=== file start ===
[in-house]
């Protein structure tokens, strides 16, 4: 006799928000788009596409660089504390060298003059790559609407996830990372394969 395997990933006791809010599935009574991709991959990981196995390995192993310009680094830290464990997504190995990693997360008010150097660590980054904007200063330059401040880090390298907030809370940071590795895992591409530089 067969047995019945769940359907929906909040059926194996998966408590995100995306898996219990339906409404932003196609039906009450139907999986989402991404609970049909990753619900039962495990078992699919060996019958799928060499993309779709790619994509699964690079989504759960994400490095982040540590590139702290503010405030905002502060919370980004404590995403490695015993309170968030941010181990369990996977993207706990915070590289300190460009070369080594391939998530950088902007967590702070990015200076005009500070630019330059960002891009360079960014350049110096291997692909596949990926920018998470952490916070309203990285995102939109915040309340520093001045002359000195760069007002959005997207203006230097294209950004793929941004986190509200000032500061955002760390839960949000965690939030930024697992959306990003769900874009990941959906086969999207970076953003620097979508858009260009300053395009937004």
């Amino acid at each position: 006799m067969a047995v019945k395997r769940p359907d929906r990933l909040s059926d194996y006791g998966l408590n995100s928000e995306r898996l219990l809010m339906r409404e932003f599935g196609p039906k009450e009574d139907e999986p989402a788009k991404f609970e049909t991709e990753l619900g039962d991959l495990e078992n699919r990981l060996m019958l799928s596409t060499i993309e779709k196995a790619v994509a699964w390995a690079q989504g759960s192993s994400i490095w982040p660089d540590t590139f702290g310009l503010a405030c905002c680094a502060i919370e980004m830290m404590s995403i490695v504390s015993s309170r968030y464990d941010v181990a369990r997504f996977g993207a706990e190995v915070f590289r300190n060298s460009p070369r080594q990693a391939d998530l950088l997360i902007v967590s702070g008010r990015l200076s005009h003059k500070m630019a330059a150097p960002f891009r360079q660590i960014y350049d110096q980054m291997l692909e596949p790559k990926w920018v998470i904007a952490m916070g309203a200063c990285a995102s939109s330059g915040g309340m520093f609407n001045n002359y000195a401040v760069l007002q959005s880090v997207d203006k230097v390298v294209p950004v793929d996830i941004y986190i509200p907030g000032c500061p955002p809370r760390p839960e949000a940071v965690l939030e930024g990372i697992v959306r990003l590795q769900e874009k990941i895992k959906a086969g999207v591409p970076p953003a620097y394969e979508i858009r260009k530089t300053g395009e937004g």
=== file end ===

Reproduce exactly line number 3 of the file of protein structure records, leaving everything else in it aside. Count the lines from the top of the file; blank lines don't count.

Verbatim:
């Amino acid at each position: 006799m067969a047995v019945k395997r769940p359907d929906r990933l909040s059926d194996y006791g998966l408590n995100s928000e995306r898996l219990l809010m339906r409404e932003f599935g196609p039906k009450e009574d139907e999986p989402a788009k991404f609970e049909t991709e990753l619900g039962d991959l495990e078992n699919r990981l060996m019958l799928s596409t060499i993309e779709k196995a790619v994509a699964w390995a690079q989504g759960s192993s994400i490095w982040p660089d540590t590139f702290g310009l503010a405030c905002c680094a502060i919370e980004m830290m404590s995403i490695v504390s015993s309170r968030y464990d941010v181990a369990r997504f996977g993207a706990e190995v915070f590289r300190n060298s460009p070369r080594q990693a391939d998530l950088l997360i902007v967590s702070g008010r990015l200076s005009h003059k500070m630019a330059a150097p960002f891009r360079q660590i960014y350049d110096q980054m291997l692909e596949p790559k990926w920018v998470i904007a952490m916070g309203a200063c990285a995102s939109s330059g915040g309340m520093f609407n001045n002359y000195a401040v760069l007002q959005s880090v997207d203006k230097v390298v294209p950004v793929d996830i941004y986190i509200p907030g000032c500061p955002p809370r760390p839960e949000a940071v965690l939030e930024g990372i697992v959306r990003l590795q769900e874009k990941i895992k959906a086969g999207v591409p970076p953003a620097y394969e979508i858009r260009k530089t300053g395009e937004g």